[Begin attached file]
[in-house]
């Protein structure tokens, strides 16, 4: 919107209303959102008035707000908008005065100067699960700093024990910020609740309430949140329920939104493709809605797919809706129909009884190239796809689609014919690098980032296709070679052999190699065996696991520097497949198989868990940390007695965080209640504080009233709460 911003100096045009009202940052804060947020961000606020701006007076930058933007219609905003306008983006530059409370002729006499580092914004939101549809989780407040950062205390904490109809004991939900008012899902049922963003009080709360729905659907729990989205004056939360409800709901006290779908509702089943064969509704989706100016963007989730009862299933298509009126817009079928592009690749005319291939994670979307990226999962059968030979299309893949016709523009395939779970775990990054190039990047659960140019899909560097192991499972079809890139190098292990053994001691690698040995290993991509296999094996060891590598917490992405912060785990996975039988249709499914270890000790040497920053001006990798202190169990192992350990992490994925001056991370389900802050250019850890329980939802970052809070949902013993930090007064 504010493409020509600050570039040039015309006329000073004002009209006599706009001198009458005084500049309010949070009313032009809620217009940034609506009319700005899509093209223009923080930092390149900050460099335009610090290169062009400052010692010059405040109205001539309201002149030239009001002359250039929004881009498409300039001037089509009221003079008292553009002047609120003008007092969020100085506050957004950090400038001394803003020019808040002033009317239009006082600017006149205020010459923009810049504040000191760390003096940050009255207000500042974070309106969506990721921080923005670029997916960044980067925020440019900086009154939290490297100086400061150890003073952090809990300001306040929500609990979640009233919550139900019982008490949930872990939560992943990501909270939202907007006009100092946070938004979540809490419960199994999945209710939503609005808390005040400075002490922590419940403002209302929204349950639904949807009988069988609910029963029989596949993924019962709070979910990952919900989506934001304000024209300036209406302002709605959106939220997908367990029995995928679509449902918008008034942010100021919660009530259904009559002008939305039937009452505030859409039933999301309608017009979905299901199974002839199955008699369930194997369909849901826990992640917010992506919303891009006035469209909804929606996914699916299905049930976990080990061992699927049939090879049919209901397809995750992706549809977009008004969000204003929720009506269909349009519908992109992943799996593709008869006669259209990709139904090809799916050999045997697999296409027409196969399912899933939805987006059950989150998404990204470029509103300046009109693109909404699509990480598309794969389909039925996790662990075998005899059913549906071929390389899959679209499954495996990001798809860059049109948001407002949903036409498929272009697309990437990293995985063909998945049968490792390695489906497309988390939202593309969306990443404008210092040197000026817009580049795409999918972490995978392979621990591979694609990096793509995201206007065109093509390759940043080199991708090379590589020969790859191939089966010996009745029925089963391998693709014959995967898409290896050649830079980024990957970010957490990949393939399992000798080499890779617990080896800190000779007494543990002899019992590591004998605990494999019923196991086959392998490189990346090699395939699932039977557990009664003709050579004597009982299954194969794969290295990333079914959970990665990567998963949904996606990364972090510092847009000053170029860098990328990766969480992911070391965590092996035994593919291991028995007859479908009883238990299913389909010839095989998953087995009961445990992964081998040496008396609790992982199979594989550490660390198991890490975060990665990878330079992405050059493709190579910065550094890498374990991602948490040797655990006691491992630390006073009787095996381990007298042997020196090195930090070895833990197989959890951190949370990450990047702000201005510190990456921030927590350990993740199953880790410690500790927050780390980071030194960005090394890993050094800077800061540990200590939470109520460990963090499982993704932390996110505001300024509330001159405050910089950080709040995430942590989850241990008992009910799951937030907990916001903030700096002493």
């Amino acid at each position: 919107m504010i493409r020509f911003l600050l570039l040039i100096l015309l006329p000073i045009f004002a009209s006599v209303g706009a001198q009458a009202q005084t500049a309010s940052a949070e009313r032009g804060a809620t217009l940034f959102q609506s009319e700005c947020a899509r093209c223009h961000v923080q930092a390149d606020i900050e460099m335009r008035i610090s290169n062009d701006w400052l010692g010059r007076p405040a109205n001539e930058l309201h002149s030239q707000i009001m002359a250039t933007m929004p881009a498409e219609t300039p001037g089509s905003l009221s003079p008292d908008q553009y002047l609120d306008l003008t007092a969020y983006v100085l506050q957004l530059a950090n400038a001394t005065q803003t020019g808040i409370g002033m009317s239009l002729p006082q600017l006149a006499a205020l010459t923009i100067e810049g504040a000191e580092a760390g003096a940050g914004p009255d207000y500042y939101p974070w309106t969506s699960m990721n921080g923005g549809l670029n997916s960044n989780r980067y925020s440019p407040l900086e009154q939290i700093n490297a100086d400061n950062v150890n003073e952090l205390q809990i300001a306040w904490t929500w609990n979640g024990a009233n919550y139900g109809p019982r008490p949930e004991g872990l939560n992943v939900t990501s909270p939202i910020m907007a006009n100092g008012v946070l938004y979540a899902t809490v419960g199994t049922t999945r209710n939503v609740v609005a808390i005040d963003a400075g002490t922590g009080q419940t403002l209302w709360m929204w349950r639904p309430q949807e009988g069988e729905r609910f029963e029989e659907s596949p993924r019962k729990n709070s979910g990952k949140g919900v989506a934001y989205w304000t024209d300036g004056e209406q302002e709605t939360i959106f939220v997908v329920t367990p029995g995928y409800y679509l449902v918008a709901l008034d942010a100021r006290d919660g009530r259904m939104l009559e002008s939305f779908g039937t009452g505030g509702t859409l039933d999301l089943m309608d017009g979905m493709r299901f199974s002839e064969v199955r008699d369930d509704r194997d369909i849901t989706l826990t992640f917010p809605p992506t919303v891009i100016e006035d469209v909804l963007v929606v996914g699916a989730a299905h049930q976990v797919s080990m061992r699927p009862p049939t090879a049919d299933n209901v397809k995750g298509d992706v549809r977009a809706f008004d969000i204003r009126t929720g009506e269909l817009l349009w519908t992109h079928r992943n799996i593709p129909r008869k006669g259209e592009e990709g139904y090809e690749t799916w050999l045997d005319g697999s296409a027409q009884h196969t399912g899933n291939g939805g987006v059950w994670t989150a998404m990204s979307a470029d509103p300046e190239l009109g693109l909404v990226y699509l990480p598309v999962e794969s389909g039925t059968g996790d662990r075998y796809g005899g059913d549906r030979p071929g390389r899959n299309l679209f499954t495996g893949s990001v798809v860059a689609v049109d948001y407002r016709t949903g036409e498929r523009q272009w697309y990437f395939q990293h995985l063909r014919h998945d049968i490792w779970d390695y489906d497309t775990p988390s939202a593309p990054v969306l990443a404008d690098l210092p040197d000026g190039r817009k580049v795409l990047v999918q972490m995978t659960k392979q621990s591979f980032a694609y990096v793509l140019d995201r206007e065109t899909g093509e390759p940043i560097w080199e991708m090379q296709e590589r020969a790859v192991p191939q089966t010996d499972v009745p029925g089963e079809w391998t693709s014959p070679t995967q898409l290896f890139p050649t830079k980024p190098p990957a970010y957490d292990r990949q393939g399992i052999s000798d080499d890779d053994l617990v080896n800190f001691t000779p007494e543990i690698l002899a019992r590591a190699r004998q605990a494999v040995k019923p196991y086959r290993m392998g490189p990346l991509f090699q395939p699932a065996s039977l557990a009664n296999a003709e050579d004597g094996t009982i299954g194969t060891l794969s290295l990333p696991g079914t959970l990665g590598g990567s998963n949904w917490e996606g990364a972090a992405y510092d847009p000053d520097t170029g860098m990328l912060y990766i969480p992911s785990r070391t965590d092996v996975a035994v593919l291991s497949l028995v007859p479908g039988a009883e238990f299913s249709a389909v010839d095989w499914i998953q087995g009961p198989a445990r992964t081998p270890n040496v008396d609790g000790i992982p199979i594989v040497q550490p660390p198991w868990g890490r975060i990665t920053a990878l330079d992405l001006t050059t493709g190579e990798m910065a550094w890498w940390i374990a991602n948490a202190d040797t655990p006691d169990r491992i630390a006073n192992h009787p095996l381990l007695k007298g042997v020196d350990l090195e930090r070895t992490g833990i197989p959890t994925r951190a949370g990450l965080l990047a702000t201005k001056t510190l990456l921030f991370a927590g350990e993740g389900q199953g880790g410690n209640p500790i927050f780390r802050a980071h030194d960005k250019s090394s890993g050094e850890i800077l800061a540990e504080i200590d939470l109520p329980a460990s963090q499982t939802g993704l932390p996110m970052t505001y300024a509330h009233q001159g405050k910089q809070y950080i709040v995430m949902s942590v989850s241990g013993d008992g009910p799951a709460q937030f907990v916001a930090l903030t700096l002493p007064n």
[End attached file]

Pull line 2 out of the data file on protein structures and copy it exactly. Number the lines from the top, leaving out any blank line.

């Protein structure tokens, strides 16, 4: 919107209303959102008035707000908008005065100067699960700093024990910020609740309430949140329920939104493709809605797919809706129909009884190239796809689609014919690098980032296709070679052999190699065996696991520097497949198989868990940390007695965080209640504080009233709460 911003100096045009009202940052804060947020961000606020701006007076930058933007219609905003306008983006530059409370002729006499580092914004939101549809989780407040950062205390904490109809004991939900008012899902049922963003009080709360729905659907729990989205004056939360409800709901006290779908509702089943064969509704989706100016963007989730009862299933298509009126817009079928592009690749005319291939994670979307990226999962059968030979299309893949016709523009395939779970775990990054190039990047659960140019899909560097192991499972079809890139190098292990053994001691690698040995290993991509296999094996060891590598917490992405912060785990996975039988249709499914270890000790040497920053001006990798202190169990192992350990992490994925001056991370389900802050250019850890329980939802970052809070949902013993930090007064 504010493409020509600050570039040039015309006329000073004002009209006599706009001198009458005084500049309010949070009313032009809620217009940034609506009319700005899509093209223009923080930092390149900050460099335009610090290169062009400052010692010059405040109205001539309201002149030239009001002359250039929004881009498409300039001037089509009221003079008292553009002047609120003008007092969020100085506050957004950090400038001394803003020019808040002033009317239009006082600017006149205020010459923009810049504040000191760390003096940050009255207000500042974070309106969506990721921080923005670029997916960044980067925020440019900086009154939290490297100086400061150890003073952090809990300001306040929500609990979640009233919550139900019982008490949930872990939560992943990501909270939202907007006009100092946070938004979540809490419960199994999945209710939503609005808390005040400075002490922590419940403002209302929204349950639904949807009988069988609910029963029989596949993924019962709070979910990952919900989506934001304000024209300036209406302002709605959106939220997908367990029995995928679509449902918008008034942010100021919660009530259904009559002008939305039937009452505030859409039933999301309608017009979905299901199974002839199955008699369930194997369909849901826990992640917010992506919303891009006035469209909804929606996914699916299905049930976990080990061992699927049939090879049919209901397809995750992706549809977009008004969000204003929720009506269909349009519908992109992943799996593709008869006669259209990709139904090809799916050999045997697999296409027409196969399912899933939805987006059950989150998404990204470029509103300046009109693109909404699509990480598309794969389909039925996790662990075998005899059913549906071929390389899959679209499954495996990001798809860059049109948001407002949903036409498929272009697309990437990293995985063909998945049968490792390695489906497309988390939202593309969306990443404008210092040197000026817009580049795409999918972490995978392979621990591979694609990096793509995201206007065109093509390759940043080199991708090379590589020969790859191939089966010996009745029925089963391998693709014959995967898409290896050649830079980024990957970010957490990949393939399992000798080499890779617990080896800190000779007494543990002899019992590591004998605990494999019923196991086959392998490189990346090699395939699932039977557990009664003709050579004597009982299954194969794969290295990333079914959970990665990567998963949904996606990364972090510092847009000053170029860098990328990766969480992911070391965590092996035994593919291991028995007859479908009883238990299913389909010839095989998953087995009961445990992964081998040496008396609790992982199979594989550490660390198991890490975060990665990878330079992405050059493709190579910065550094890498374990991602948490040797655990006691491992630390006073009787095996381990007298042997020196090195930090070895833990197989959890951190949370990450990047702000201005510190990456921030927590350990993740199953880790410690500790927050780390980071030194960005090394890993050094800077800061540990200590939470109520460990963090499982993704932390996110505001300024509330001159405050910089950080709040995430942590989850241990008992009910799951937030907990916001903030700096002493």